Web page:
The truth behind the Starbucks Pumpkin Spice Latte

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Gem Kryhina

“I love you a pumpkin spice latte” is a nod to the cultural significance of the Pumpkin Spice Latte. Its influence has expanded to inspire sentiments and products unrelated to coffee. “The Pumpkin Spice Latte has become more than just a beverage. It has become a harbinger of the season,” Peter Dukes, Pumpkin Spice Latte product manager, said.

Think back to Aug. 24. Nearly two weeks after the fall semester began, the weather was still warm on this late summer day. 

On this day, Starbucks chose to release the Pumpkin Spice Latte this year, its earliest release date. While the release may seem early, it is only one day earlier than the 2020 release.

Since its introduction, the Pumpkin Spice Latte has developed a cult-like following and has been the subject of criticism. 

It all started in early 2003. Starbucks wanted to replicate the success of its holiday beverages like the Peppermint Mocha and the Eggnog Latte, which a team led by Peter Dukes, director of espresso, created.

That year, Dukes and his team were tasked with creating a fall-flavored espresso beverage. 

Legend has it that, gathered in the research and development space of the Starbucks headquarters in Seattle, the team switched between taking bites of pumpkin pie and sipping espresso. 

They focused on showcasing pumpkin and spice during the prototyping period, finding that these flavors best complemented the coffee. Three months later, the Pumpkin Spice Latte was born. 

That fall, Starbucks tested the Pumpkin Spice Latte in 100 stores in Washington D.C. and Vancouver. According to Dukes, it was an instant success.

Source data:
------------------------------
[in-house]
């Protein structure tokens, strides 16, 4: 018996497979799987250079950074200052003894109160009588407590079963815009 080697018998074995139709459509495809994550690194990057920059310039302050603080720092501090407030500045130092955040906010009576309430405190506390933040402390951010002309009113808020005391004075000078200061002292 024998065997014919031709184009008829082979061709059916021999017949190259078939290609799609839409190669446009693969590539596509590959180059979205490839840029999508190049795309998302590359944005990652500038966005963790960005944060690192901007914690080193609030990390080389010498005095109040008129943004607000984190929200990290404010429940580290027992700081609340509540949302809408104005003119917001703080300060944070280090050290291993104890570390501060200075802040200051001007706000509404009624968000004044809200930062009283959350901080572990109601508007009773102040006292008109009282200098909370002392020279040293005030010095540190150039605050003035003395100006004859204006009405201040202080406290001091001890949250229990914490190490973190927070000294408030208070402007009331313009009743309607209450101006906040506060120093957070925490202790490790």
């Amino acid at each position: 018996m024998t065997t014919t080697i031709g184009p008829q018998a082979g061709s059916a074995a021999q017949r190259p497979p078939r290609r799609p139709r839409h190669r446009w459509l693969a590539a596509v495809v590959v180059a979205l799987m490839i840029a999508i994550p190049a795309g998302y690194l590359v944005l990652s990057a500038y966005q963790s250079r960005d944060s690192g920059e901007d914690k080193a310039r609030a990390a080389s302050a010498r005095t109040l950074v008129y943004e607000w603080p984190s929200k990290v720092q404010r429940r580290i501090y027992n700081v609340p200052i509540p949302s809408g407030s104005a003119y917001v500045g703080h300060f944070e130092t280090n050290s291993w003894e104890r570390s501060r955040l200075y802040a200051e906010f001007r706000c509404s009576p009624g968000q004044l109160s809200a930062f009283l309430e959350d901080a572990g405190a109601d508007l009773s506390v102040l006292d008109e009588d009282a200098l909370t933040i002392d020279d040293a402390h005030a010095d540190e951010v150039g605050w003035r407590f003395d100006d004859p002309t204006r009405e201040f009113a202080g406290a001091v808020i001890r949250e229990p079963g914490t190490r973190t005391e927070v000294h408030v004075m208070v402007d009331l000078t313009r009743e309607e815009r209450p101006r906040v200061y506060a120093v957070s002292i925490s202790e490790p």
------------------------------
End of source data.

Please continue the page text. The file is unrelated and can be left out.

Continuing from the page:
“Within the first week of the market test, we knew we had a winner. Back then, we would call store managers on the phone to see how a new beverage was doing, and you could hear the excitement in their voices,” Dukes said.

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Within the first week of the market test, we knew we had a winner. Back then, we would call store managers on the phone to see how a new beverage was doing, and you could hear the excitement in their voices.”

— Peter Dukes, Pumpkin Spice Latte product manager

In fall 2004, Starbucks released the Pumpkin Spice Latte across stores nationwide. Seventeen years later, it is still one of the most popular Starbucks drinks. And the rest is history.

Well, not exactly. 

Starbucks was not the first coffee company to feature a pumpkin pie-flavored drink on its menu. For example, J.L. Hufford of Indiana had already released a pumpkin latte before Starbucks had. 

But, there was something particular about the Starbucks Pumpkin Spice Latte. Instead of flavored syrup, the Pumpkin Spice Latte uses pumpkin spice sauce, which is heavier and thus better mimics the pumpkin pie that inspired it.

At first, the sauce included spices like cinnamon, clove, and nutmeg to embody the pumpkin pie flavor. In response to criticism, Starbucks amended the Pumpkin Spice Latte recipe in 2015. The changes included adding real pumpkins and removing artificial flavors.

While sauce instead of syrup and real pumpkin allowed the Starbucks Pumpkin Spice Latte to stand out, there is more to its ongoing success.

Starbucks reaped the benefits of being in the right place at the right time. The Pumpkin Spice Latte’s popularity accelerated at the same time as Americans sought flavors that reminded them of comfort food, and Instagram developed a platform to share aesthetic posts.